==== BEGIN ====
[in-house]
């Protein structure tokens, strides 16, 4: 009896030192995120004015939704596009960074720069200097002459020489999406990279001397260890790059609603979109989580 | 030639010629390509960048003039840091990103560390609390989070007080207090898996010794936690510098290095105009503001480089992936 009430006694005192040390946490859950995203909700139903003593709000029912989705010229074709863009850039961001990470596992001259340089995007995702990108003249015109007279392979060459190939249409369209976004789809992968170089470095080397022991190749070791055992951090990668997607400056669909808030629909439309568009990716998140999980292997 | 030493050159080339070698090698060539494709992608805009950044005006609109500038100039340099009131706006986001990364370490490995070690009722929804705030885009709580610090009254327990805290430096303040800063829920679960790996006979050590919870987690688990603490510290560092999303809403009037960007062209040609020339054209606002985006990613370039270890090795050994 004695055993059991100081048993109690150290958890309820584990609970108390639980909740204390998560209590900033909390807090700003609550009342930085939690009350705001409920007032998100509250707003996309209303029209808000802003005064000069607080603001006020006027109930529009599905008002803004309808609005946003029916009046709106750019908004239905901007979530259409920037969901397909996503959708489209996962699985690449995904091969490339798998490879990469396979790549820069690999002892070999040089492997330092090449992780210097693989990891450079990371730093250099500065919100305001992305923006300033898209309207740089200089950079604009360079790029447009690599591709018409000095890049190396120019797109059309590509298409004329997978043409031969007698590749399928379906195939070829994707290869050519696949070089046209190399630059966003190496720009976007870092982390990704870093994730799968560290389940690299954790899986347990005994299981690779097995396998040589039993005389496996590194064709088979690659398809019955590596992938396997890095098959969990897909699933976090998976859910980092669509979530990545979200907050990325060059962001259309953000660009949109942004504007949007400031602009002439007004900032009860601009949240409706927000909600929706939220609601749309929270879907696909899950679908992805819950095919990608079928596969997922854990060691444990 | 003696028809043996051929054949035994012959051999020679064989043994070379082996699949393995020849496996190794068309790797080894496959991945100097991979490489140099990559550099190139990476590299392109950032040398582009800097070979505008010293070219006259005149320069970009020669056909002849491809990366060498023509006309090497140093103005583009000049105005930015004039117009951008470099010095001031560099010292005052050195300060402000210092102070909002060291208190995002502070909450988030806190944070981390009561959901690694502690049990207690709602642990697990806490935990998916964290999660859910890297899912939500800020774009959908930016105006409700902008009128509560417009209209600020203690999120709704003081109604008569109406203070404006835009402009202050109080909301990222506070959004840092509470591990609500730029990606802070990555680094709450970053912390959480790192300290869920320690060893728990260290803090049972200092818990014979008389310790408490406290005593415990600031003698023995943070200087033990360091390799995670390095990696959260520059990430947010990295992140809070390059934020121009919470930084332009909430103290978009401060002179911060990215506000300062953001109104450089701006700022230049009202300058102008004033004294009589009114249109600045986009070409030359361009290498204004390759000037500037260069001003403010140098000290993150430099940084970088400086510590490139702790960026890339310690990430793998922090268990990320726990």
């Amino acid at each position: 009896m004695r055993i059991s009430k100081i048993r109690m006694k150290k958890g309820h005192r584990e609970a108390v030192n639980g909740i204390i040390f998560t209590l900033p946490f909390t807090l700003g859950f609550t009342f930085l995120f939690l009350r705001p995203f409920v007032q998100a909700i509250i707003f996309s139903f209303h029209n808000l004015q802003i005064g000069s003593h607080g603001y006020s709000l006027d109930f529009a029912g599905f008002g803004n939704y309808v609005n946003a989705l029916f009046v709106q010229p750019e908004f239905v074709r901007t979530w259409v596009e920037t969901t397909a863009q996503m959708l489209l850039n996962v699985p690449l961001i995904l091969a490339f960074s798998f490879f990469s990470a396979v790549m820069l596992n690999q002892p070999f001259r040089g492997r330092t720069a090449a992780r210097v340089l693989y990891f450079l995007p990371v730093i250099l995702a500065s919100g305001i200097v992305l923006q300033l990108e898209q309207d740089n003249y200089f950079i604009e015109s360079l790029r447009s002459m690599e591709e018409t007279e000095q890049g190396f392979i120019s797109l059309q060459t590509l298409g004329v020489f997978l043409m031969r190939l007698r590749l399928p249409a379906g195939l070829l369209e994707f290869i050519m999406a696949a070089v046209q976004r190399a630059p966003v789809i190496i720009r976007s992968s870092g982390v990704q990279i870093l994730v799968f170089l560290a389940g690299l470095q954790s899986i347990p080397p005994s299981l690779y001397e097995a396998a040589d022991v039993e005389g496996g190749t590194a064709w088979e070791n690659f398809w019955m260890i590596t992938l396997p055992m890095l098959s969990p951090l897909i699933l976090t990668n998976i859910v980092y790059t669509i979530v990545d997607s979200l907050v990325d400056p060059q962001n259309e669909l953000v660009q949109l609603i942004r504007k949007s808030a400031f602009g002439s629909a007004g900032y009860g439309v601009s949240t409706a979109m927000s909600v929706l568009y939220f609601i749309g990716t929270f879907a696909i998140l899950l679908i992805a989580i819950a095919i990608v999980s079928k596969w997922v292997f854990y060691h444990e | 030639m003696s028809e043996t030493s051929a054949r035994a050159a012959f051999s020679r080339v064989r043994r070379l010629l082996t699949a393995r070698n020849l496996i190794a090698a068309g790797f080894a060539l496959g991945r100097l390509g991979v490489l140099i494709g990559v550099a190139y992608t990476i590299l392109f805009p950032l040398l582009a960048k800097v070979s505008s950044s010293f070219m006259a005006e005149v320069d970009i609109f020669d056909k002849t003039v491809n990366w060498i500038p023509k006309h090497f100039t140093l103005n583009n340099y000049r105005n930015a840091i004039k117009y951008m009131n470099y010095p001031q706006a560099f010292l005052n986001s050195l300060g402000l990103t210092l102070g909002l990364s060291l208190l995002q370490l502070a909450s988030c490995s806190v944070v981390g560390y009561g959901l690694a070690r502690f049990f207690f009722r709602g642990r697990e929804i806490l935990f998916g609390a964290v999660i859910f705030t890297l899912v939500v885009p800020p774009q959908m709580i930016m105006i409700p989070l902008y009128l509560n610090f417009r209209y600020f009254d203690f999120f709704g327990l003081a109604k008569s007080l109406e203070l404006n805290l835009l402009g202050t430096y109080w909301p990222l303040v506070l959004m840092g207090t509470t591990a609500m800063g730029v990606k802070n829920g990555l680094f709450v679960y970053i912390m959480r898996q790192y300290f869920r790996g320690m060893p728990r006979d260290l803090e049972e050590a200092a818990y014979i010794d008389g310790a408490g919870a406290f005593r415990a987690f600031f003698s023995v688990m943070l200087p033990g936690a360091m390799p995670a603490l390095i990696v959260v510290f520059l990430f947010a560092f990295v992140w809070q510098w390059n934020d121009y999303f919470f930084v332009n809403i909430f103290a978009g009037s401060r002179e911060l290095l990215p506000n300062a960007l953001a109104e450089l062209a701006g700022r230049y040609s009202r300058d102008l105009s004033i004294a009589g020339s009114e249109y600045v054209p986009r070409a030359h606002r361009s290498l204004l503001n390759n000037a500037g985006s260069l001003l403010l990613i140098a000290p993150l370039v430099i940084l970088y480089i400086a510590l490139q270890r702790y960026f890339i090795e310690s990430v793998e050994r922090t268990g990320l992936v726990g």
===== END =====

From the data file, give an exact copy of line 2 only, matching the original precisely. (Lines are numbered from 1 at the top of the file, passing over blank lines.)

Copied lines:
């Protein structure tokens, strides 16, 4: 009896030192995120004015939704596009960074720069200097002459020489999406990279001397260890790059609603979109989580 | 030639010629390509960048003039840091990103560390609390989070007080207090898996010794936690510098290095105009503001480089992936 009430006694005192040390946490859950995203909700139903003593709000029912989705010229074709863009850039961001990470596992001259340089995007995702990108003249015109007279392979060459190939249409369209976004789809992968170089470095080397022991190749070791055992951090990668997607400056669909808030629909439309568009990716998140999980292997 | 030493050159080339070698090698060539494709992608805009950044005006609109500038100039340099009131706006986001990364370490490995070690009722929804705030885009709580610090009254327990805290430096303040800063829920679960790996006979050590919870987690688990603490510290560092999303809403009037960007062209040609020339054209606002985006990613370039270890090795050994 004695055993059991100081048993109690150290958890309820584990609970108390639980909740204390998560209590900033909390807090700003609550009342930085939690009350705001409920007032998100509250707003996309209303029209808000802003005064000069607080603001006020006027109930529009599905008002803004309808609005946003029916009046709106750019908004239905901007979530259409920037969901397909996503959708489209996962699985690449995904091969490339798998490879990469396979790549820069690999002892070999040089492997330092090449992780210097693989990891450079990371730093250099500065919100305001992305923006300033898209309207740089200089950079604009360079790029447009690599591709018409000095890049190396120019797109059309590509298409004329997978043409031969007698590749399928379906195939070829994707290869050519696949070089046209190399630059966003190496720009976007870092982390990704870093994730799968560290389940690299954790899986347990005994299981690779097995396998040589039993005389496996590194064709088979690659398809019955590596992938396997890095098959969990897909699933976090998976859910980092669509979530990545979200907050990325060059962001259309953000660009949109942004504007949007400031602009002439007004900032009860601009949240409706927000909600929706939220609601749309929270879907696909899950679908992805819950095919990608079928596969997922854990060691444990 | 003696028809043996051929054949035994012959051999020679064989043994070379082996699949393995020849496996190794068309790797080894496959991945100097991979490489140099990559550099190139990476590299392109950032040398582009800097070979505008010293070219006259005149320069970009020669056909002849491809990366060498023509006309090497140093103005583009000049105005930015004039117009951008470099010095001031560099010292005052050195300060402000210092102070909002060291208190995002502070909450988030806190944070981390009561959901690694502690049990207690709602642990697990806490935990998916964290999660859910890297899912939500800020774009959908930016105006409700902008009128509560417009209209600020203690999120709704003081109604008569109406203070404006835009402009202050109080909301990222506070959004840092509470591990609500730029990606802070990555680094709450970053912390959480790192300290869920320690060893728990260290803090049972200092818990014979008389310790408490406290005593415990600031003698023995943070200087033990360091390799995670390095990696959260520059990430947010990295992140809070390059934020121009919470930084332009909430103290978009401060002179911060990215506000300062953001109104450089701006700022230049009202300058102008004033004294009589009114249109600045986009070409030359361009290498204004390759000037500037260069001003403010140098000290993150430099940084970088400086510590490139702790960026890339310690990430793998922090268990990320726990």